IZA DP No. 10061: Turbulence and the Employment Experience of Older Workers
published in: Quantitative Economics, Vol. 9(2), July 2018, Pages 735-784.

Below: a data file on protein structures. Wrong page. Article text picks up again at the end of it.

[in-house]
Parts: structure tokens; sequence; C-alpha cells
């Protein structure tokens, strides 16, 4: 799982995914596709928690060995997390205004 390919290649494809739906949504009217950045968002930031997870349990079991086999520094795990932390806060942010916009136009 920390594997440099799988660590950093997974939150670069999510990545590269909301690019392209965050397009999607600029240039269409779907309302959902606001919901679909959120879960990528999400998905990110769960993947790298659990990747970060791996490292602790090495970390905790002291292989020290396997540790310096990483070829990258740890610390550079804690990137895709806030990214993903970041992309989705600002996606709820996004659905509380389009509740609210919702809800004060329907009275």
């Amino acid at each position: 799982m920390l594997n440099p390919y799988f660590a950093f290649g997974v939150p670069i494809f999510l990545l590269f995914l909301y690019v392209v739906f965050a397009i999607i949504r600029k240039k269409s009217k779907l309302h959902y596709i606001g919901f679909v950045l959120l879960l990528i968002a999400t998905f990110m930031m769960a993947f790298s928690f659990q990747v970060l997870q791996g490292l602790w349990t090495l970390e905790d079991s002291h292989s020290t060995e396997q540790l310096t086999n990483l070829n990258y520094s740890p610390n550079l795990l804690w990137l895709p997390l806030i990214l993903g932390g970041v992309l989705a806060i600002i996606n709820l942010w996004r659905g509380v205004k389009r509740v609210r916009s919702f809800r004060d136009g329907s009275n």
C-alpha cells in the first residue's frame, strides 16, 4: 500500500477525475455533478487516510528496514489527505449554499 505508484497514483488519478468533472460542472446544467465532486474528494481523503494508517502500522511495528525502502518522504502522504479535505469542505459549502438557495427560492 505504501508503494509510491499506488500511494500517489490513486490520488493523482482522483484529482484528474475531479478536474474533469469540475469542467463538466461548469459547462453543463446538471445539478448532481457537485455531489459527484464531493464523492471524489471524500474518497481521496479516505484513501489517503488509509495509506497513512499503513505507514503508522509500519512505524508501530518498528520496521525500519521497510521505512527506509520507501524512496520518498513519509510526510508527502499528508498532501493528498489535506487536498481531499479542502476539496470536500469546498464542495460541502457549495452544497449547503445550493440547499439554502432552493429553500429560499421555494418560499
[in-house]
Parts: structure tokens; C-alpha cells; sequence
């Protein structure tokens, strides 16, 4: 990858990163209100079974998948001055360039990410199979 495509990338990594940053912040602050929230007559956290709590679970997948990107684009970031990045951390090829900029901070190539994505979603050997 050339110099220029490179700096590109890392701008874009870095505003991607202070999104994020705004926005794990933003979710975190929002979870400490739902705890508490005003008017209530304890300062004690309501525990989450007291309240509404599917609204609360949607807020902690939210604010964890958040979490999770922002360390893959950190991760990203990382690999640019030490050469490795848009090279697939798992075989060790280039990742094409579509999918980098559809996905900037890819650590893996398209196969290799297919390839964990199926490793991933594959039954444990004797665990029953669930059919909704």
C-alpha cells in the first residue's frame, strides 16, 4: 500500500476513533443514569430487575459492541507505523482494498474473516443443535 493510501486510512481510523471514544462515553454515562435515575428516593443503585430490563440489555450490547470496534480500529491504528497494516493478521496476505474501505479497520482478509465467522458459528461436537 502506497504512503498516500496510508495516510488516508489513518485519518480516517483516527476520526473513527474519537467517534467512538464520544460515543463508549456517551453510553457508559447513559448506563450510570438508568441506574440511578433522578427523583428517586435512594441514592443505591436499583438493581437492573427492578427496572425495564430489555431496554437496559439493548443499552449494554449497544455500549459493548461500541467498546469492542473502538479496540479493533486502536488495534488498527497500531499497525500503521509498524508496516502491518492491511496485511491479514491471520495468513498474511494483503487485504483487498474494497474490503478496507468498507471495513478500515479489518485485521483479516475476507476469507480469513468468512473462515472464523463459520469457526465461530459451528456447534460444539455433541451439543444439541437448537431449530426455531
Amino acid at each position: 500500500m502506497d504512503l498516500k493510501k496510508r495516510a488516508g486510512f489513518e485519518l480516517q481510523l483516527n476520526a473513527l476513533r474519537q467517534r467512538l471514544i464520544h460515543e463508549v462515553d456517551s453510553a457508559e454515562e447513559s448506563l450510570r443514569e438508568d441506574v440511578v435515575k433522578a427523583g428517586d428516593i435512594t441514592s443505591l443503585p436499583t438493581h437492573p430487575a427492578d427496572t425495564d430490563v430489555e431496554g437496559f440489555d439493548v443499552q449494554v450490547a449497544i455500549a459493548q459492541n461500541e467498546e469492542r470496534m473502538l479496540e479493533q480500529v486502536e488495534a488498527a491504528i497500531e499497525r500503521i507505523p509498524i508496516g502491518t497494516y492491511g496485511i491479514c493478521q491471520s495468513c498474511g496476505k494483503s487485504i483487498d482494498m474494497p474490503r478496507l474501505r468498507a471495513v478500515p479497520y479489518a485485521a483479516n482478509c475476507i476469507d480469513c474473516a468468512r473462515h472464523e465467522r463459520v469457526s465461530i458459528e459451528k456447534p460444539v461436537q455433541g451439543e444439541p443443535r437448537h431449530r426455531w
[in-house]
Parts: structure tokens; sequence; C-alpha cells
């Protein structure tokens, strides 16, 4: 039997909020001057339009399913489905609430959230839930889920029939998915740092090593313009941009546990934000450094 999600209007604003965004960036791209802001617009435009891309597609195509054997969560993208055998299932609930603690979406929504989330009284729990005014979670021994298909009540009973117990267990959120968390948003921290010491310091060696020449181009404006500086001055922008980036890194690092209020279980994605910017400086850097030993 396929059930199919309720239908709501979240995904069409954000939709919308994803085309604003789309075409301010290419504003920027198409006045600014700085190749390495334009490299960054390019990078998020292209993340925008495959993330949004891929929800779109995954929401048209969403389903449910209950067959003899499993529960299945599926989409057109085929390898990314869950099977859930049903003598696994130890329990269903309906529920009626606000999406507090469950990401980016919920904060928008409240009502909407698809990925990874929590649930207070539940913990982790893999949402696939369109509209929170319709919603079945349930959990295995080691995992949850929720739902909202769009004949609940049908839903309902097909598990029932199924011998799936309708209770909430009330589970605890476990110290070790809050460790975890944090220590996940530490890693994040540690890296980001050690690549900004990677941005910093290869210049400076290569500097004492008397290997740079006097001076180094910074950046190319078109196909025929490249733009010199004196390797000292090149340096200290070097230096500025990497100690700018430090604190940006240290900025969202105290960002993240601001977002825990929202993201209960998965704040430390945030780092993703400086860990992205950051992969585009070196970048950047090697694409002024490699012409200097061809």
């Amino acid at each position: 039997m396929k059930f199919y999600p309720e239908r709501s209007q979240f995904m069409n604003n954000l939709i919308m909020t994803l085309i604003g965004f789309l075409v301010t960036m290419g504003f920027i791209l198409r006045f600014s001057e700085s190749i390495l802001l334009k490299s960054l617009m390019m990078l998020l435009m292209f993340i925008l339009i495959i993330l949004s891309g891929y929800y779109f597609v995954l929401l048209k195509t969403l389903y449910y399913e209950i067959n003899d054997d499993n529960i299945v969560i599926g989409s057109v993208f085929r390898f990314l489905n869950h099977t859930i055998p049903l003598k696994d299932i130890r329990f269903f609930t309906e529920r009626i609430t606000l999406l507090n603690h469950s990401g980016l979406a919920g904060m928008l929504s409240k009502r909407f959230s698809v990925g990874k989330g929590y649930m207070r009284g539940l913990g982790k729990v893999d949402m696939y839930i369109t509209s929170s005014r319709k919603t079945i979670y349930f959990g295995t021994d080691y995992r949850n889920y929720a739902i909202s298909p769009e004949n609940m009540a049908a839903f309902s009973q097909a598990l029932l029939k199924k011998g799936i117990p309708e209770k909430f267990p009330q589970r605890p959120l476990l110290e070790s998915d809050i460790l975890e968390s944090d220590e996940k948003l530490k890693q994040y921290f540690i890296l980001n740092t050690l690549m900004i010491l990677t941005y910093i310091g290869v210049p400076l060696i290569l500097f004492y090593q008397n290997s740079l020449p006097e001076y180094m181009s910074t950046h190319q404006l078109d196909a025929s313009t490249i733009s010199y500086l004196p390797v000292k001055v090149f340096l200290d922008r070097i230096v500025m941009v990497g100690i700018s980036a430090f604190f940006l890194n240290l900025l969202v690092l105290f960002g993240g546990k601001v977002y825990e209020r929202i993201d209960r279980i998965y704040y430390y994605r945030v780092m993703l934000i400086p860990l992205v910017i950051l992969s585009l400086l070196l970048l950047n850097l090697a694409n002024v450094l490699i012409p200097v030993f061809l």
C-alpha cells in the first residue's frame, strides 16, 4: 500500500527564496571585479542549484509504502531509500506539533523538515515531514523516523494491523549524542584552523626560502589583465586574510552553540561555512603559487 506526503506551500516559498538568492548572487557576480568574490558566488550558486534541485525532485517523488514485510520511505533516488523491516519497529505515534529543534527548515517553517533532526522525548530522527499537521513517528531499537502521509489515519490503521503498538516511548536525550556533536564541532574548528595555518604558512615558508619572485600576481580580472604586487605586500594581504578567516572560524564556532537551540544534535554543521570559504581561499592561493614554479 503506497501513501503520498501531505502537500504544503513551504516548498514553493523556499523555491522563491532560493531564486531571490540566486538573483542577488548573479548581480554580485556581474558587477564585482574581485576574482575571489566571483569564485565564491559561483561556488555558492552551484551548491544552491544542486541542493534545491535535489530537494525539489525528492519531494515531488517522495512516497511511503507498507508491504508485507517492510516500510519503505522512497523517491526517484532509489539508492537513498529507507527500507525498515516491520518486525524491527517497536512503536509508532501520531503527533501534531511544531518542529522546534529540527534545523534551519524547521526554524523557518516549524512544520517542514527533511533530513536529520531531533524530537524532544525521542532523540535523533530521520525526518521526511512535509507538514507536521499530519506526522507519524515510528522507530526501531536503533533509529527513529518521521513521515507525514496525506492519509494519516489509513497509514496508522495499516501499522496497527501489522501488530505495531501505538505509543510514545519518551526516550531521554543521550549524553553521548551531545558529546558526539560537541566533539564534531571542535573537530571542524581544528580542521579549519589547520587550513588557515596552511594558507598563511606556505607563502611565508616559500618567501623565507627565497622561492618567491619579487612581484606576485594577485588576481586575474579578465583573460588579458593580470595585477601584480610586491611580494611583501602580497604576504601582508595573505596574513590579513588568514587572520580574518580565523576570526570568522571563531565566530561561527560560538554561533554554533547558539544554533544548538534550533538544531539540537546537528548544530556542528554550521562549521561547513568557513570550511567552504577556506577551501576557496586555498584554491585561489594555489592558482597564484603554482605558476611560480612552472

This paper provides a unified account of the trends in unemployment and labor force participation pertaining to the employment experience of older male workers during the past half-century. We build an equilibrium life-cycle model with labor-market frictions and an operative labor supply margin, wherein economic turbulence à la Ljungqvist and Sargent (1998) interact with institutions in ways that deteriorate employment. The model explains simultaneously: (i) the fall in labor force participation in the United States, (ii) the similar but more pronounced decline in Europe alongside rising unemployment rates and (iii) differences across European countries in the role played respectively by unemployment and labor force participation. The model also shows that policies that fostered early retirement may have exacerbated the deterioration of European labor markets: raising early retirement incentives to reduce unemployment among older workers tends to increase unemployment at younger ages, especially in turbulent economic times and under stringent employment protection legislation.